Now let’s move on to the strategy as it is the most important part. We are sharing some of our experiences as it can help you understand and come up with better ways to influence investors for the investment. Always remember an investor will only invest if he is satisfied with your vision and plans.
Be Authentic in your Pitch
Approach the potential investor with a clear and actual description of what investments are needed and for how long. At the same time, present a true, simple, and convincing picture of how far your startup’s progressed and what you’ve already achieved. The investor has to maximize the objective idea of when their contribution can start bringing the returns. Make a thorough business plan showing achievable goals and a blueprint of the practical steps to reach success.
Think Before You Speak
During the exchange of words, at one point, there might come a question whose answer you don’t know. But, did you know? Many startups commit a small mistake here by saying “I DON’T KNOW.”
Well, we are not encouraging you to deliver any false information, but never answer a question that you don’t know, with anything other than “I don’t know, but I will get back to you.” This is a fine answer and will help build credibility.
Having said that, you’d better know the basics of your business. For example, if an investor asks how much revenue you made last year, and you say, “I don’t know, let me get back to you,” the meeting will most probably end — right there and then.
Prepare a Marketing Research
To secure the investment, you should influence the investor that your idea is solving an actual problem and that there is a market for it. So, before talking to investors, we recommend making a small investment in solid marketing research to lay the foundation for your pitch. In simple terms, the market research allows a company to discover the target market and get opinions and other feedback from consumers about their interest in the product or service. Therefore, you will have all the data you require before your big pitch with the investors.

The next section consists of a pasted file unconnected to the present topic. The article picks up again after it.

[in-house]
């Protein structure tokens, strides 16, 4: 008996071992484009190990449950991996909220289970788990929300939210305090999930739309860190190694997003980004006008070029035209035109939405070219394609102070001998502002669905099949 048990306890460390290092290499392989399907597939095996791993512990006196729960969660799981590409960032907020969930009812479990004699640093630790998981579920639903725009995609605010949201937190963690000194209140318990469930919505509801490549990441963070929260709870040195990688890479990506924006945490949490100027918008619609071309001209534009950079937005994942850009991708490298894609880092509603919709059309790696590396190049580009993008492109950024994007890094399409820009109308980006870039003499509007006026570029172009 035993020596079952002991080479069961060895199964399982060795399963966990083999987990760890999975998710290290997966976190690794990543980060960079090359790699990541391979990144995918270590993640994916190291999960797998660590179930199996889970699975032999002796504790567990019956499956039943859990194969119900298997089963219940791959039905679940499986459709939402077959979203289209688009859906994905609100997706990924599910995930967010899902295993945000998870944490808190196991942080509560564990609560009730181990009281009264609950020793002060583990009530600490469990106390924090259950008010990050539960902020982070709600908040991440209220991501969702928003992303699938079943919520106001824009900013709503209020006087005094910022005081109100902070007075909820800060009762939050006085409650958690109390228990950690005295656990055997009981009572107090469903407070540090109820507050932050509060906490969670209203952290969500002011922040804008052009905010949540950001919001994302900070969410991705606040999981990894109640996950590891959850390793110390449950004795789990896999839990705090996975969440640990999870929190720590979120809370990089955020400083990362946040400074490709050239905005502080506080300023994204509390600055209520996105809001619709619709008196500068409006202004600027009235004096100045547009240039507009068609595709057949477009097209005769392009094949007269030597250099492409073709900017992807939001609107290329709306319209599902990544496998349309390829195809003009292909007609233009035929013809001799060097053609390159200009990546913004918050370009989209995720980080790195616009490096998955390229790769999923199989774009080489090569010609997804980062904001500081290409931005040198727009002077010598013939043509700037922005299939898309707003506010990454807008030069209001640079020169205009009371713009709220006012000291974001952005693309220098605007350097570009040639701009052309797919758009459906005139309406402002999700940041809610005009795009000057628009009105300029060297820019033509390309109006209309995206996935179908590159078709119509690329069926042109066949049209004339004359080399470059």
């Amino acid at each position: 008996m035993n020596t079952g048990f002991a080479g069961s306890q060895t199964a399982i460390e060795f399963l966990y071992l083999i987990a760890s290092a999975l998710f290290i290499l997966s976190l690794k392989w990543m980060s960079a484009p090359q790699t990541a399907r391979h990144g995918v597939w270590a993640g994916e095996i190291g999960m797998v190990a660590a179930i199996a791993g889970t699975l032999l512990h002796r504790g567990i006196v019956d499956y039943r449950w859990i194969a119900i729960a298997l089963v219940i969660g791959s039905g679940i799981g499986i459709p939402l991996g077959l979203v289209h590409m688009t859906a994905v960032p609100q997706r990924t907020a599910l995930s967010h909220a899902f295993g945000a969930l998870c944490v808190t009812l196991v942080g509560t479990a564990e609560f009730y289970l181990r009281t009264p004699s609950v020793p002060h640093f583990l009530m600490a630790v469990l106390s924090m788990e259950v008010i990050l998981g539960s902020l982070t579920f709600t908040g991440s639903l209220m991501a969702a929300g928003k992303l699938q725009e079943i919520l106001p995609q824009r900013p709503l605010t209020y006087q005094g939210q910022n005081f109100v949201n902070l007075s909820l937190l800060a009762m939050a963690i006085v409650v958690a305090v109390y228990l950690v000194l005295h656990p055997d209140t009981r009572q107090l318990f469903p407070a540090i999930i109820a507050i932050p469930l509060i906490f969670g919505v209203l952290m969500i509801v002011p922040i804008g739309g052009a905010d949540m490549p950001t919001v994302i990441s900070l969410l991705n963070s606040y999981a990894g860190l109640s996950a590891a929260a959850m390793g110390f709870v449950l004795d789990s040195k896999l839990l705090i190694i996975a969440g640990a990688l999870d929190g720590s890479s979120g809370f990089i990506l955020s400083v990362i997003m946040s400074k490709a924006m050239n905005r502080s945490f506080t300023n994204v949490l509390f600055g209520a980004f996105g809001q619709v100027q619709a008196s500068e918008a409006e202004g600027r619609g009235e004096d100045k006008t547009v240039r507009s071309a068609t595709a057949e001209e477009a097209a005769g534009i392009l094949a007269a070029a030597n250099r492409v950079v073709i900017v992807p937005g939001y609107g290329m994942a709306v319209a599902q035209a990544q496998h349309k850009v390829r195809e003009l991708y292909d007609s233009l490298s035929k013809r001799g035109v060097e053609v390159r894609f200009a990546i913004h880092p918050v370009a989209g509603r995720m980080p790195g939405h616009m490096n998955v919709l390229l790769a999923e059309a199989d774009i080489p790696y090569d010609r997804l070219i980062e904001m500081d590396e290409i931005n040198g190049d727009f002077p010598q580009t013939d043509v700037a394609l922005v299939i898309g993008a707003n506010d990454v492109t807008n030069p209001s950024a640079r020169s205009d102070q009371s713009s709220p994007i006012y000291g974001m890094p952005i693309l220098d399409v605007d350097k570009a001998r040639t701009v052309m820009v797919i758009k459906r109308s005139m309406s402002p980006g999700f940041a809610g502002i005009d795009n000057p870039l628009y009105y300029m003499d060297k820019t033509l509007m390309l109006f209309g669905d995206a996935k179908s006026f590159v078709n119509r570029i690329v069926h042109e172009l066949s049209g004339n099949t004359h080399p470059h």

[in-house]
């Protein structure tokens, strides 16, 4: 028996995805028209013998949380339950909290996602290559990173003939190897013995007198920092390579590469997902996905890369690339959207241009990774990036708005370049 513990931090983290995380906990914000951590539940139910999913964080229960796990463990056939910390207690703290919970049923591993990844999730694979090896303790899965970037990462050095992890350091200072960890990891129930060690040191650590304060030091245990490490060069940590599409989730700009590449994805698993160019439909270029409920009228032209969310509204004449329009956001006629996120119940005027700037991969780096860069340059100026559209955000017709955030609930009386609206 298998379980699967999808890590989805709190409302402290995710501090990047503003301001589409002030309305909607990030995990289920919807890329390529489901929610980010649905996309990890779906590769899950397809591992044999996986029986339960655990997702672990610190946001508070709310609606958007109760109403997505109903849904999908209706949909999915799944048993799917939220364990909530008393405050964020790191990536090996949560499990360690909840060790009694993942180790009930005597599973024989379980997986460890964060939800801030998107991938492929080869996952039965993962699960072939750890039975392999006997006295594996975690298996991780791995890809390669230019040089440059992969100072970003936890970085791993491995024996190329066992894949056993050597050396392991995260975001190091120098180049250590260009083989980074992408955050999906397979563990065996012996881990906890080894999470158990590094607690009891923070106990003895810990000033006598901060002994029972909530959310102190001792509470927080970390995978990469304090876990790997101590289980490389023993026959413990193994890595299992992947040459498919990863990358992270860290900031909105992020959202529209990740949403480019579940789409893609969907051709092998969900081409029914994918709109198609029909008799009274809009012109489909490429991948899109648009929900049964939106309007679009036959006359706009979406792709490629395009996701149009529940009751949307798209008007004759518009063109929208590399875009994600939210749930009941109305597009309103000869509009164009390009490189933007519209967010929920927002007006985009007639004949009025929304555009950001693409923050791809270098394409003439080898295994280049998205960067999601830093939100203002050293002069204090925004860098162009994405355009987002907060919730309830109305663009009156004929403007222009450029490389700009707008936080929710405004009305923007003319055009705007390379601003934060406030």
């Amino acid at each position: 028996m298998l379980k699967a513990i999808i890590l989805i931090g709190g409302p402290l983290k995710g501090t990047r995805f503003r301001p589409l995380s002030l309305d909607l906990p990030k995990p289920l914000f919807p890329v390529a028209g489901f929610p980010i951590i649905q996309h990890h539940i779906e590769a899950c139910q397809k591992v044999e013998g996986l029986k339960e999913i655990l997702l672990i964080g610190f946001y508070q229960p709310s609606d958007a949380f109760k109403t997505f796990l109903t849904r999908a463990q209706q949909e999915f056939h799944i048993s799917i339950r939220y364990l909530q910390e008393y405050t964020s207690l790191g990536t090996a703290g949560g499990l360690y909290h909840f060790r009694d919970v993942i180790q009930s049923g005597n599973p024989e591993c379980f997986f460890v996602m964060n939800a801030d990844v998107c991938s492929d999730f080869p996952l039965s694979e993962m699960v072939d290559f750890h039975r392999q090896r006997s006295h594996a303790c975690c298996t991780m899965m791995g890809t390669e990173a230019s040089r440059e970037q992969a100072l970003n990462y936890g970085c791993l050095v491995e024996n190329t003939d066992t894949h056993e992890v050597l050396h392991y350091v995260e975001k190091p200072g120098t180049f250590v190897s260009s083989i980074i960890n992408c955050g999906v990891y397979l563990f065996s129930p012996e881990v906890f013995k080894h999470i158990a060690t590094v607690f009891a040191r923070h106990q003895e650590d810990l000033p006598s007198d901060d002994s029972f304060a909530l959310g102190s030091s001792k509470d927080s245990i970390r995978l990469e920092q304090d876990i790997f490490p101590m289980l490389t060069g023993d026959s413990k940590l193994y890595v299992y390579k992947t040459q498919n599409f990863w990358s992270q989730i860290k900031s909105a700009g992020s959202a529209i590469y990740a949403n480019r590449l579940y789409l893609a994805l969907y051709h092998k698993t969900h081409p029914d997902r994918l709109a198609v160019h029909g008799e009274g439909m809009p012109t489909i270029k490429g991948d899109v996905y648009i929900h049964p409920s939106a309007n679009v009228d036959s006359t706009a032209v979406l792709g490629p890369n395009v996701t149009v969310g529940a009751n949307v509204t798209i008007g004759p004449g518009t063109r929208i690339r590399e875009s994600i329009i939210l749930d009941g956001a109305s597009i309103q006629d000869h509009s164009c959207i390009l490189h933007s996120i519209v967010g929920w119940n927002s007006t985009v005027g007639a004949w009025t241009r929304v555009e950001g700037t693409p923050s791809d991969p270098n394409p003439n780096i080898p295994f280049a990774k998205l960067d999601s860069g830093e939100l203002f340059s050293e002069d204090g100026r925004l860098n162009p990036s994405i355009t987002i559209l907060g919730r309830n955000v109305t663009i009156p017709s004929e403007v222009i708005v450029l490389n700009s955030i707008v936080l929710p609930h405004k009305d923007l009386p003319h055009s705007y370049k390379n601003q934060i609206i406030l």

Search Investors from Ground Level
At the initial stages of your business, it’s better to approach the people and companies who have not reached the national or global scope. Smaller investors are more likely to take the risk of financing a small startup.
Know your Business View
You should be able to answer any question about your startup, even if it is beyond the scope of your business plan. It is your business that you are representing, and there should be no topic that leaves you confused or uncertain. For example: if an investor asks, what is your development plan in the coming years? We know it’s hard to predict for a startup, but you need to pitch and convince investors to satisfy their thought process.
Learn from Failure
It is not always necessary that you end up on a good note. If your negotiations with a potential investor haven’t materialized into an agreement, analyze and try to figure it out. The investor’s responses to your statements can give you the idea of what was accepted well and what caused some rejection. Such analysis will help you work out a better strategy of approaching another angel investor or a company to support your startup. Remember failure is not the end of the world. Learn and bounceback. This is what the business culture is all about.
On a final note, looking for investors is a difficult path especially during the initial days of a business, where nobody is safe from failure. However, if you are well-prepared and determined, you will succeed in finding a person or company to finance your project. Remember, your startup success is in your hands.